The “Justus Lipsius” Building
Since 1995, the Justus Lipsius building has been the main seat of the Council of the EU and of the General Secretariat of the Council. As of 2002, the building also started hosting European Council meetings. Between 2001 and 2006 the Justus Lipsius underwent alterations, to allow for the temporary hosting of these summits, accommodating delegations from new member states and press representatives attending the meetings. The European Council and the Council of the European Union cohabitate in the “Europa” building, but most of the services of the General Secretariat and technical level meetings will continue to be hosted by the “Justus Lipsius” Building. The existing press centre also remains in the Justus Lipsius building.
The Justus Lipsius was built over a road of the same name. The building is divided into two distinct parts:
- conference section: composed of the meeting rooms for the Council and its preparatory bodies, the press rooms, the restaurants and the offices of member states delegations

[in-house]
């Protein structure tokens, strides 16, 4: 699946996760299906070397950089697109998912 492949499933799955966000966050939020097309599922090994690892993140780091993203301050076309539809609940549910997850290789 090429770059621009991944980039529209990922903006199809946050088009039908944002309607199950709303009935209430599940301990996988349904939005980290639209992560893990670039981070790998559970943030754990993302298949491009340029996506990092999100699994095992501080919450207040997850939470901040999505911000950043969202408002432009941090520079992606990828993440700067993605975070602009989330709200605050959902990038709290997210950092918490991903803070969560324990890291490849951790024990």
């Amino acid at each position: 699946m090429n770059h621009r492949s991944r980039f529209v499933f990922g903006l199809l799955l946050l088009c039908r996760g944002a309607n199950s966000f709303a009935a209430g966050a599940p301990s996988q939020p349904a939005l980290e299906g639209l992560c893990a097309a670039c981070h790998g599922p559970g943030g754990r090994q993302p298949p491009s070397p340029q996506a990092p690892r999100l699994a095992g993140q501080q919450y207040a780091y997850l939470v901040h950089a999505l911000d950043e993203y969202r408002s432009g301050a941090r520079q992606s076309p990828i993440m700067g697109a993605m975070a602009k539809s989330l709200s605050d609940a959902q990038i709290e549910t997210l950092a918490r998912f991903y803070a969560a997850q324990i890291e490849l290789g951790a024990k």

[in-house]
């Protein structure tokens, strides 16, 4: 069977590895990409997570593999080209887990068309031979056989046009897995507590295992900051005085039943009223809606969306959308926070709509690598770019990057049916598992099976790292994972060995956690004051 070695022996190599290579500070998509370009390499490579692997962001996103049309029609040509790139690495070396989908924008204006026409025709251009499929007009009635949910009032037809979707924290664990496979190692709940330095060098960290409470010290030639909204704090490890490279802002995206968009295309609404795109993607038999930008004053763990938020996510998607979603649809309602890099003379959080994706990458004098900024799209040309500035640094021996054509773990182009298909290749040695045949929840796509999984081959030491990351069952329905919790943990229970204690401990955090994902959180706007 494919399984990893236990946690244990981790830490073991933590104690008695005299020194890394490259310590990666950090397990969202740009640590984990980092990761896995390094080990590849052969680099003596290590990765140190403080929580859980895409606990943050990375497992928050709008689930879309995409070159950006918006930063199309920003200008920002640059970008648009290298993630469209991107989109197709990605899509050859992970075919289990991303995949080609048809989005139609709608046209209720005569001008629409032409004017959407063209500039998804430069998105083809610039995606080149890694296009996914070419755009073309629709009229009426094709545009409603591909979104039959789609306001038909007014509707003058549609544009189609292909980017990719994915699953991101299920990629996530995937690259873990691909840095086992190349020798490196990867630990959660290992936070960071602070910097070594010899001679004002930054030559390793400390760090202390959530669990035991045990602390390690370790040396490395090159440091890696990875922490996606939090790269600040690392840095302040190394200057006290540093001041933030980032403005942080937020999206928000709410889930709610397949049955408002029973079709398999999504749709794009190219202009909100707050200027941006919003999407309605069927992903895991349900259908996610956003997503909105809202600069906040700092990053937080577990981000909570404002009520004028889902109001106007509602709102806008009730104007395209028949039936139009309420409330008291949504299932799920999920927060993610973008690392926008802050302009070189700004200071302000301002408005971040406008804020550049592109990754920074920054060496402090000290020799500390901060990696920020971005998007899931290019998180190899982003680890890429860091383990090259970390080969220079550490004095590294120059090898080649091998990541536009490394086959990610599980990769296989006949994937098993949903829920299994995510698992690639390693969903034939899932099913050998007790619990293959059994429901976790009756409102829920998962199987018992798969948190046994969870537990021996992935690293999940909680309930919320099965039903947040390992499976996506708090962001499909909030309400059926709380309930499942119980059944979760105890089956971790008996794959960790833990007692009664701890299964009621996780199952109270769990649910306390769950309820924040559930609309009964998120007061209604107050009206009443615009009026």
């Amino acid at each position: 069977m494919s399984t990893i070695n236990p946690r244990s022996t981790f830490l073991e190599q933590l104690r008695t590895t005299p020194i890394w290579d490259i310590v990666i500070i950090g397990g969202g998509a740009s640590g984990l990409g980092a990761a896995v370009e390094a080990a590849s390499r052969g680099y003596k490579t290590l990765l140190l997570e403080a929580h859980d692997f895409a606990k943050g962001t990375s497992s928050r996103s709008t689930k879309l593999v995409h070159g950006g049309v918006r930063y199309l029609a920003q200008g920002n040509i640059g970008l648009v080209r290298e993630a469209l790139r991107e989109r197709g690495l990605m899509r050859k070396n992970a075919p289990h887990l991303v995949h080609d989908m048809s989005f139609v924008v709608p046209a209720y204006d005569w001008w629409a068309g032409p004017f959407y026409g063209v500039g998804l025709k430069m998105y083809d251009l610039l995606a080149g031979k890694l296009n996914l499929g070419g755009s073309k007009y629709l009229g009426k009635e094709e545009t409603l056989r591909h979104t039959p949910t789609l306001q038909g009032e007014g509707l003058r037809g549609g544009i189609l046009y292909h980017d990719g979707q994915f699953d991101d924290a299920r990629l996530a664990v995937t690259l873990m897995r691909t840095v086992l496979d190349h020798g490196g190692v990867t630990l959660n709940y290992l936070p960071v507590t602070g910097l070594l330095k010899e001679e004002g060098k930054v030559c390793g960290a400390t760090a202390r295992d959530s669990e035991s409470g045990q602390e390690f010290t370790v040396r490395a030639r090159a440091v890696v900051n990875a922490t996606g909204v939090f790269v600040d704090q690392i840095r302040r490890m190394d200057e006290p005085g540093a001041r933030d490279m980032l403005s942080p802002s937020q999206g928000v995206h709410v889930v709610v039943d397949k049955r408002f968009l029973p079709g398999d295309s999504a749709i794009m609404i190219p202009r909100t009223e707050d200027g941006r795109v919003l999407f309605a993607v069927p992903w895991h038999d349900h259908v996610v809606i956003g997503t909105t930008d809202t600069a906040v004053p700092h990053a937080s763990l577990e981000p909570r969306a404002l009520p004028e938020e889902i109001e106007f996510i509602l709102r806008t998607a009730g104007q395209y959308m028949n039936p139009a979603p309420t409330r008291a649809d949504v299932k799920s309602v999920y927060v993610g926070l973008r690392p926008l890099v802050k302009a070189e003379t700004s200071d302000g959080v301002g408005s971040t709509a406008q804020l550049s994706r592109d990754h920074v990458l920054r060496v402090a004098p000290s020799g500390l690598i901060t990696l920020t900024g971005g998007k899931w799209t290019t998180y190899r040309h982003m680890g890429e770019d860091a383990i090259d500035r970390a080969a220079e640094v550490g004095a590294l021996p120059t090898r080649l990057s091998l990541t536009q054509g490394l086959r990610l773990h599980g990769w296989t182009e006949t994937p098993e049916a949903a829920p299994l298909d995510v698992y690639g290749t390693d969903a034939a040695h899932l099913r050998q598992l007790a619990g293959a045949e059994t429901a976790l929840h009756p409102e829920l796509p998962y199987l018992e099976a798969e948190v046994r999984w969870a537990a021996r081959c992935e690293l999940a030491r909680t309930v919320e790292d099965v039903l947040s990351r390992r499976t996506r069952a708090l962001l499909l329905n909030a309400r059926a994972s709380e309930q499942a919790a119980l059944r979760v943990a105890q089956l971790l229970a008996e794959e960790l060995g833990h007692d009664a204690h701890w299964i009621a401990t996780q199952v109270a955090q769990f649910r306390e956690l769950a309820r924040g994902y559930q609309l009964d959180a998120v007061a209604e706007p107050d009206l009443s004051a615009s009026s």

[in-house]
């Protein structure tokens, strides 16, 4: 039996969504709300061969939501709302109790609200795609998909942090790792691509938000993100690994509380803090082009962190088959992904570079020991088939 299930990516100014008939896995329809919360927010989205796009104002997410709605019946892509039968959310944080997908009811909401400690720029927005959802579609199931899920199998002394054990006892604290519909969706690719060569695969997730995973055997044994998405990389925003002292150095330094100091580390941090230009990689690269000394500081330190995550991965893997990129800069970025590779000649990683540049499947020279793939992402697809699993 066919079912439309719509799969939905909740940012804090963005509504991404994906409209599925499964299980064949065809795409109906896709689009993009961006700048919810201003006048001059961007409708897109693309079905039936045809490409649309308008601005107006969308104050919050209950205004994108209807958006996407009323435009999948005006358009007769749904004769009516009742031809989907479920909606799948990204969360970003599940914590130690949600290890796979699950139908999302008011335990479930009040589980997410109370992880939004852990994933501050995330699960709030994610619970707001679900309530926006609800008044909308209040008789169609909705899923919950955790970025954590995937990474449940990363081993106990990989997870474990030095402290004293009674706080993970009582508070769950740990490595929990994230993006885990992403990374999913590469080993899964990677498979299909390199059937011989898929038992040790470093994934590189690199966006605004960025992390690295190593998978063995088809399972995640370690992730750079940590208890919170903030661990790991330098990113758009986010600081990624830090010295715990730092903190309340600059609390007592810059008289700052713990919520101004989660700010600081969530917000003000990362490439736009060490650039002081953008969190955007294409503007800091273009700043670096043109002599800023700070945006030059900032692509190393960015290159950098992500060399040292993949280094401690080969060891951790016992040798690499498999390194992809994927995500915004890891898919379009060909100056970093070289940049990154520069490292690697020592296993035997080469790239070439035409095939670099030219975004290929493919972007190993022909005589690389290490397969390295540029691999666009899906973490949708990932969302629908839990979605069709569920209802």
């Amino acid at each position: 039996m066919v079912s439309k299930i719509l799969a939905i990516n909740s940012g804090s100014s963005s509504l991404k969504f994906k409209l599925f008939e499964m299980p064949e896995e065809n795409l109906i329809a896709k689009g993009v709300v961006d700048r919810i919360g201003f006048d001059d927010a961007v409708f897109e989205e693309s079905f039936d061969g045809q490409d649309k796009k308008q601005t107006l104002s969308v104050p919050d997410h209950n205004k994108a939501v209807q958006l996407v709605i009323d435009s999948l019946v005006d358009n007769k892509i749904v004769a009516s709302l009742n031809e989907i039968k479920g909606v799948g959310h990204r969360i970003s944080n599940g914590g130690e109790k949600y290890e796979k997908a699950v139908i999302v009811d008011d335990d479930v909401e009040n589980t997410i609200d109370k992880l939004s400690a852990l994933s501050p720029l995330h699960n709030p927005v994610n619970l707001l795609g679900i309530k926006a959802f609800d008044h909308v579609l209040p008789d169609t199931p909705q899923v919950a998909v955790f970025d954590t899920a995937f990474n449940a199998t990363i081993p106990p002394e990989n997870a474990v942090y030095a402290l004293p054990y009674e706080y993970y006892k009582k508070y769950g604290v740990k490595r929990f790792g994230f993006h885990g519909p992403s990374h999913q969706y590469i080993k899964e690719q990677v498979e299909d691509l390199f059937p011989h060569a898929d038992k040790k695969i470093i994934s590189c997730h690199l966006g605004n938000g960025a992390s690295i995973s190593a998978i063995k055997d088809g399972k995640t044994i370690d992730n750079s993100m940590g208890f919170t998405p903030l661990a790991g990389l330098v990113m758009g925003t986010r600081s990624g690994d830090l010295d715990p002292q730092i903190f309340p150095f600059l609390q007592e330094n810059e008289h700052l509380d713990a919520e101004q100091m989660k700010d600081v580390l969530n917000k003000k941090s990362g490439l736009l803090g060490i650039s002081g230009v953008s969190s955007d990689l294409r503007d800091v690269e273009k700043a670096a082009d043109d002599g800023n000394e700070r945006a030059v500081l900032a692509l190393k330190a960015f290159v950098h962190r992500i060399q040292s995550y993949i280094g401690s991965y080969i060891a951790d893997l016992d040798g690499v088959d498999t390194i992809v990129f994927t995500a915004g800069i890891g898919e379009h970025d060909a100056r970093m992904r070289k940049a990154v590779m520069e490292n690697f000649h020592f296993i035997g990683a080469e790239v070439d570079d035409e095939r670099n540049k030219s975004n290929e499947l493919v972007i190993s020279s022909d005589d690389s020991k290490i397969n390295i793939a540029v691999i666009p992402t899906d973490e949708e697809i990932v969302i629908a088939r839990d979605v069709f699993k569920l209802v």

- secretariat section: houses the offices of the departments of the General Secretariat of the Council
Gross surface area: 227,278 sqm
Facilities: 17 conference rooms with at least 10 interpretation booths each, 5 other meeting rooms, 2 rooms for official meals, press centre, extended during summits with up to 600 seats in the atrium, 40,048 sqm of offices for the departments of the General Secretariat. In 2014, the General Secretariat of the Council organised 4,241 meetings for the Council, the European Council, and lower level bodies. It also organized 2,189 internal meetings, seminars or meetings with third countries.
The “Europa” building
The Europa building is the main seat of the European Council and the Council of the European Union. It hosts EU summits, multilateral summits and ministerial meetings. The national delegations and the President of the European Council also have their offices here. The construction of the Europa building was decided by EU leaders in 2004 to take account of EU enlargement and to host all summits in Brussels rather than in member states.